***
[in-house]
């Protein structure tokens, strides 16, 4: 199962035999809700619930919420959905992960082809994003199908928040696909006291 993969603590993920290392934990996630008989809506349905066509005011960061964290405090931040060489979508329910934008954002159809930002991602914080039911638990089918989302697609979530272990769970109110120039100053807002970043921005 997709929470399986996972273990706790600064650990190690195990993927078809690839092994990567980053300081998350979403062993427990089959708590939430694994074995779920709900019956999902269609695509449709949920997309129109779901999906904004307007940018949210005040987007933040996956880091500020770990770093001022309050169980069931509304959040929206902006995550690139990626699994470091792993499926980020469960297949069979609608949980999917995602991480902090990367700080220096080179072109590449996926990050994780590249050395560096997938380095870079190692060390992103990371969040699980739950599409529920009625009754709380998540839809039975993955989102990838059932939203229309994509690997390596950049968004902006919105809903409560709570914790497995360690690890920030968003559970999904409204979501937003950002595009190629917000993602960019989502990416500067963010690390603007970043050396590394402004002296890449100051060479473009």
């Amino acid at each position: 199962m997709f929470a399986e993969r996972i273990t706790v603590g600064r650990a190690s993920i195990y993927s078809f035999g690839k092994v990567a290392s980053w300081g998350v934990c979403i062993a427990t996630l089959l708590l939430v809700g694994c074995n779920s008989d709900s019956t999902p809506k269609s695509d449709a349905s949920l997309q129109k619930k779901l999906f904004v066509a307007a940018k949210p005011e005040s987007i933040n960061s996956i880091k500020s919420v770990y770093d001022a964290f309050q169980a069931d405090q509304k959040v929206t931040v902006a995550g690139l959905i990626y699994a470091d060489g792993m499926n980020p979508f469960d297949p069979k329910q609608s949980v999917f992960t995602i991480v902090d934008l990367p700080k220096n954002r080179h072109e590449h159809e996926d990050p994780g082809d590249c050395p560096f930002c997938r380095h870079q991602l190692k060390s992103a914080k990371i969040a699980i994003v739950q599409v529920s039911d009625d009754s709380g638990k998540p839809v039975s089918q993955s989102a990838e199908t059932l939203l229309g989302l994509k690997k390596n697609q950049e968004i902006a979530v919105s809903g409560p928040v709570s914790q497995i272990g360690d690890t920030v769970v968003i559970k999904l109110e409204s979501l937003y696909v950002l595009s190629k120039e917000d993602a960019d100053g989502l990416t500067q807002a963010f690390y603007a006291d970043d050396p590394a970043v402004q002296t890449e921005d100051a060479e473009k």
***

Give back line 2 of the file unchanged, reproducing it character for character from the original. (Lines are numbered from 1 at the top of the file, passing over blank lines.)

């Protein structure tokens, strides 16, 4: 199962035999809700619930919420959905992960082809994003199908928040696909006291 993969603590993920290392934990996630008989809506349905066509005011960061964290405090931040060489979508329910934008954002159809930002991602914080039911638990089918989302697609979530272990769970109110120039100053807002970043921005 997709929470399986996972273990706790600064650990190690195990993927078809690839092994990567980053300081998350979403062993427990089959708590939430694994074995779920709900019956999902269609695509449709949920997309129109779901999906904004307007940018949210005040987007933040996956880091500020770990770093001022309050169980069931509304959040929206902006995550690139990626699994470091792993499926980020469960297949069979609608949980999917995602991480902090990367700080220096080179072109590449996926990050994780590249050395560096997938380095870079190692060390992103990371969040699980739950599409529920009625009754709380998540839809039975993955989102990838059932939203229309994509690997390596950049968004902006919105809903409560709570914790497995360690690890920030968003559970999904409204979501937003950002595009190629917000993602960019989502990416500067963010690390603007970043050396590394402004002296890449100051060479473009």